From the Community

1

March 13, 2017 by Mike Hillwig

Over the course of my career, I’ve hired dozens of people. A good chunk of them have been part of global/offshore teams, but several have been here in the US as well.

Last summer, I had a position open for my team in our office in Wellesley, a Boston suburb. Once again, I was working with Cat, one of our senior recruiters. She had sent me a few resumes that were underwhelming. I just wasn’t getting the talent I knew I needed. I wanted someone who was where I was in my career three or four years ago, someone who could get to where I am today.

A few days later, she sent me a resume that stopped me cold in my tracks. I knew the name. The resume that came in belonged to one of our SQL Saturday volunteers–someone I had met about six months earlier. Bursting into Cat’s office, it was my “STOP THE PRESSES!” moment. I gave Cat the list of people I wanted this candidate to meet with. She looked at me and said “Don’t you want to do a phone screen first?” My response was “No. I know this guy.”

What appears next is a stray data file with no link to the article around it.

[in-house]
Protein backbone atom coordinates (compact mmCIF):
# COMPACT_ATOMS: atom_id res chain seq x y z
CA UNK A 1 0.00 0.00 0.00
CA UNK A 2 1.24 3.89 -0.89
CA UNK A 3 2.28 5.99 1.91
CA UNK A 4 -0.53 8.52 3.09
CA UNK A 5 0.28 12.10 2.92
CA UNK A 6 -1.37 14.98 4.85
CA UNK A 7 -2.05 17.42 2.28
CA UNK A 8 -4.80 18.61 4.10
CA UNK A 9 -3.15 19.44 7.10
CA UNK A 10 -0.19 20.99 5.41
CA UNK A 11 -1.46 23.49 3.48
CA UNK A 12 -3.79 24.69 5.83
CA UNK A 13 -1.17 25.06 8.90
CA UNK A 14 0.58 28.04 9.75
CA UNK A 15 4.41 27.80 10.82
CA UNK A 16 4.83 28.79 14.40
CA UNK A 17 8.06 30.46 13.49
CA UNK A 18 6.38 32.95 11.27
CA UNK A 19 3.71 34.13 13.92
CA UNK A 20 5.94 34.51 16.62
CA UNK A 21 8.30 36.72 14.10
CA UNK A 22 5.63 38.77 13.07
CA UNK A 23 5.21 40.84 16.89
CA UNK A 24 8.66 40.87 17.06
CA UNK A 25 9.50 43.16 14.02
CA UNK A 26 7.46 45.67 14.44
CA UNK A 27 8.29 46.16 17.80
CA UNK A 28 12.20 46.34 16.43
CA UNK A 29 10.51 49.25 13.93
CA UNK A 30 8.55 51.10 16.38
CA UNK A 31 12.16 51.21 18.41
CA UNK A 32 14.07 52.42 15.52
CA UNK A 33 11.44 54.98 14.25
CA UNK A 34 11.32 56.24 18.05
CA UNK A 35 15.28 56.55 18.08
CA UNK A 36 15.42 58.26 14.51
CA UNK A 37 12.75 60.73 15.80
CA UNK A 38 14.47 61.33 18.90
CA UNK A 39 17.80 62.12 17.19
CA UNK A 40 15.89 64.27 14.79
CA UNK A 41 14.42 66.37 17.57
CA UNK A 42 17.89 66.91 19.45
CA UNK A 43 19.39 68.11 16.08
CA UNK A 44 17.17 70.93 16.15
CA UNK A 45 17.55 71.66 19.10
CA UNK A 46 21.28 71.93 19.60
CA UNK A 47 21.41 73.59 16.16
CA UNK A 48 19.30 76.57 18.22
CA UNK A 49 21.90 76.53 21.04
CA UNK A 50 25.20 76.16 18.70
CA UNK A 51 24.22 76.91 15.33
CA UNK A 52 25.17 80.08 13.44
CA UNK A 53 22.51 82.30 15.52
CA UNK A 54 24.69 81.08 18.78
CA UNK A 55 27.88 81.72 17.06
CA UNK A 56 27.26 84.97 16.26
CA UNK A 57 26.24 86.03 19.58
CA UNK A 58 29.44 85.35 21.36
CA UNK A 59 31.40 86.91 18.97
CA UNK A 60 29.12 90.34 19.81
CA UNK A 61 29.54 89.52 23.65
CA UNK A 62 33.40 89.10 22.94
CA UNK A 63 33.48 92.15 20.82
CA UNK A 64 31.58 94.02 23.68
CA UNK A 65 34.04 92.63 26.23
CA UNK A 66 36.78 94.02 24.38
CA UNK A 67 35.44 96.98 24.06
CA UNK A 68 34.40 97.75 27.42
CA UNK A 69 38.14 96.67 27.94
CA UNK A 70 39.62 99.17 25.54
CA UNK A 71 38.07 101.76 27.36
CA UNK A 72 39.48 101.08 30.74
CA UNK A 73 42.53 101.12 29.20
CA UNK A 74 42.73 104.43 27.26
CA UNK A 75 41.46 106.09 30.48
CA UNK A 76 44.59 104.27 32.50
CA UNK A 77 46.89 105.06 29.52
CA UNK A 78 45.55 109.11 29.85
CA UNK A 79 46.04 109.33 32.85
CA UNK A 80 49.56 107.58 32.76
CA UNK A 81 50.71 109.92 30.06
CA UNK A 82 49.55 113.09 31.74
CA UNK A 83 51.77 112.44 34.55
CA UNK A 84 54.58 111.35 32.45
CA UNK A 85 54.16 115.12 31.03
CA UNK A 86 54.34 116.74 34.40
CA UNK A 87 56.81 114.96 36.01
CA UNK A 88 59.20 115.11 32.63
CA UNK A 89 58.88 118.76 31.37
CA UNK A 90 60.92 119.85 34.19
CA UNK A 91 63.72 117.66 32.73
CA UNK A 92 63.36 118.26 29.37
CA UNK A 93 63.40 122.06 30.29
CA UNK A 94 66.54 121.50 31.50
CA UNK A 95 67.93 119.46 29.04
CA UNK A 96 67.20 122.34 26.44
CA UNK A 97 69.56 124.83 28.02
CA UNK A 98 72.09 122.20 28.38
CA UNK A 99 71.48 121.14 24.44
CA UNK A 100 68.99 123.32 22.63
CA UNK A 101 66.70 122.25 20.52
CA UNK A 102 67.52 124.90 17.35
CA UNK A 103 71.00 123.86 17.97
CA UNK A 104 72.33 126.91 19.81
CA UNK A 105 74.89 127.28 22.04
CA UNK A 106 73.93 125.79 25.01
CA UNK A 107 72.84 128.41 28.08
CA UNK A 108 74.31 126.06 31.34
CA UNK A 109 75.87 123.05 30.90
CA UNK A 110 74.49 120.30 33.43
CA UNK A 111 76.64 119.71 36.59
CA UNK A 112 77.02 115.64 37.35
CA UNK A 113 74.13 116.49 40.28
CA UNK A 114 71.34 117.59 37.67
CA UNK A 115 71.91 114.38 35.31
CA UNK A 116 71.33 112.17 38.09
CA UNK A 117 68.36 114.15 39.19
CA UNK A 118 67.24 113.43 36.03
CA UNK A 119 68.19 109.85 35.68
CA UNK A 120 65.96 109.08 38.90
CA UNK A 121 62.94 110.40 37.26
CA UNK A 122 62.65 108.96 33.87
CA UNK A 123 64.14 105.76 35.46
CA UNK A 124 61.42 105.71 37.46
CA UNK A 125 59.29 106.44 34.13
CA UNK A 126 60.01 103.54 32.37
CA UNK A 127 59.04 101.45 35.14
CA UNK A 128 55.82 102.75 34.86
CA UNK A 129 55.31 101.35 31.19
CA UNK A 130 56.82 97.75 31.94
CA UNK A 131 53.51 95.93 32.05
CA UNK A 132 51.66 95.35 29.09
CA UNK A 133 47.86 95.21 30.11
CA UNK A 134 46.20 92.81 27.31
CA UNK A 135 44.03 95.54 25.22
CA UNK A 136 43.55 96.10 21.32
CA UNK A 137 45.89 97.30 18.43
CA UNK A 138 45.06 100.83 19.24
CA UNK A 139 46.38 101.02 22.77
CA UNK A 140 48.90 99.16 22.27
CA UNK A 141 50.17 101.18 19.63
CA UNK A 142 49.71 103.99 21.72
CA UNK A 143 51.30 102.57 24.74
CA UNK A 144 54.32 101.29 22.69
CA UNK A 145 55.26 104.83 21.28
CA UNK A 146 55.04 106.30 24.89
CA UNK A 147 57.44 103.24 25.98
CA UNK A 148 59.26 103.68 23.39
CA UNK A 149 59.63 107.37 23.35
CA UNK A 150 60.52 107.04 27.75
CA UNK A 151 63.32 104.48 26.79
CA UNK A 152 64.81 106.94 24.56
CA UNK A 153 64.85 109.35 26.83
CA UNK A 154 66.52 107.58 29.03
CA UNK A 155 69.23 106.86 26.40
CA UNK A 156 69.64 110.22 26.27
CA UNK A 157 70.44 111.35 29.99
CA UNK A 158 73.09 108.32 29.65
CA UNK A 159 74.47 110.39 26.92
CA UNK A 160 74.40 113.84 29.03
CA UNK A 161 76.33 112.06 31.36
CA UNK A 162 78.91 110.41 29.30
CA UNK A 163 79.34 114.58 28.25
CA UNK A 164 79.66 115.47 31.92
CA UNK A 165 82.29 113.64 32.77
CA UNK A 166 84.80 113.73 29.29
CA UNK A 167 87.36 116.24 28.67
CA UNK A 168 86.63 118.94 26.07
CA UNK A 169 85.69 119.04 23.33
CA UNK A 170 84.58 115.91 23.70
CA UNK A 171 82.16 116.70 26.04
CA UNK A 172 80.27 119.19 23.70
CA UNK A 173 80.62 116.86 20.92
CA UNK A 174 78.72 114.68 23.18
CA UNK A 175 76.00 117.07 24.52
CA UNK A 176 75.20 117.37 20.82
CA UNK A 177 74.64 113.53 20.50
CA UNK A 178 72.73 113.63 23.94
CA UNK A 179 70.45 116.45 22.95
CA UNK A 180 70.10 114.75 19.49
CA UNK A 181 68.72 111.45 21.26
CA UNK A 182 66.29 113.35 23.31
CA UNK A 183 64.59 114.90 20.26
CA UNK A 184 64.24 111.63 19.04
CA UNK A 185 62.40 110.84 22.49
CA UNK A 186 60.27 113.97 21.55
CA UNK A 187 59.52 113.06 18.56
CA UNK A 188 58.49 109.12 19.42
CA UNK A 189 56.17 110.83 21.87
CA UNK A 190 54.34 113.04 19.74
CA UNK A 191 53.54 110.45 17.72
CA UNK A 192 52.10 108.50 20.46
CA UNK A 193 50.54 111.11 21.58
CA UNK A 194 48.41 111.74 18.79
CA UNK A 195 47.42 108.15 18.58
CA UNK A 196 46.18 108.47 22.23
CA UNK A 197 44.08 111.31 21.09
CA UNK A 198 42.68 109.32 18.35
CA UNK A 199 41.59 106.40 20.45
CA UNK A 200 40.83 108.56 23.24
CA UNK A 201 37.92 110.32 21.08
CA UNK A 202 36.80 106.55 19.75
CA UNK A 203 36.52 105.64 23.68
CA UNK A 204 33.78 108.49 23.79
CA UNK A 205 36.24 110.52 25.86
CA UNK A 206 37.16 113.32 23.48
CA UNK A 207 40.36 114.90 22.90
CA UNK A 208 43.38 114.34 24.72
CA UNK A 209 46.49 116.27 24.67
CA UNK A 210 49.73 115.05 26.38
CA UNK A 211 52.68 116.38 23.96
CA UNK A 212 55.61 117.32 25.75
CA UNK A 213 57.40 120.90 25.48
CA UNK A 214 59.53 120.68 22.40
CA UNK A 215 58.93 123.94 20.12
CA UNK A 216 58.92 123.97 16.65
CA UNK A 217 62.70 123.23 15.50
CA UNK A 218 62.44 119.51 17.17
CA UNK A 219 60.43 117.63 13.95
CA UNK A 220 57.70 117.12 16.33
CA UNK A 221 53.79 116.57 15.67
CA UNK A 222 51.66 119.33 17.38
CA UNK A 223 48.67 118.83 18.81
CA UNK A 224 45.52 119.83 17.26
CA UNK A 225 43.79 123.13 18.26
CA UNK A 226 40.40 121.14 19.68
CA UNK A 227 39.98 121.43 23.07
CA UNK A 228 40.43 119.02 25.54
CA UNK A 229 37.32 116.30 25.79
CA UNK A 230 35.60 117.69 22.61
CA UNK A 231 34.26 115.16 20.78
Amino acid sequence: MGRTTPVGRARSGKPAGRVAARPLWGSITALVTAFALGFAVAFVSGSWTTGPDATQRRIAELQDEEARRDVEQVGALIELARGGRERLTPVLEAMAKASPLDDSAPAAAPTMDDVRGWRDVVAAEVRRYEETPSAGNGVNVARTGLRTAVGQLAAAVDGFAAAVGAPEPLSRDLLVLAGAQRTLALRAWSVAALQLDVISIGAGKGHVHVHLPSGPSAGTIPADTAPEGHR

I was going on a total whim here. This was someone I’d met at a professional development event. The only thing I knew is that he had volunteered at a SQL Saturday. And yet, something told me to trust my instincts.

Every interviewer loved this candidate. After checking with my boss and his boss, I asked Cat to extend the offer. She thought I was nuts. She asked if I wanted to see anymore candidates. I didn’t. I’d found the candidate I wanted to hire. We needed to make an offer before someone else snagged this guy.

Almost a year later, I look back and question if I made the right decision. At this point, I have zero regrets, and I’m proud to say that I interviewed exactly one candidate for this position.

To my friends in the SQL community, there is a really strong point here. When you attend any type of an event, you never know if your next employer may or not be siting next to you. I met a great candidate at a SQL Saturday. You might meet your next employer or employee there, too. Don’t just learn. Network. Meet people. You never know when you’ll be remembered.

Later I’ll talk about how he spoke at a SQL Saturday himself.

  • dmmaxwell

    Glad to hear this, and well stated. I owe much of my career development to SQL Saturdays and the people involved. Thanks for writing this.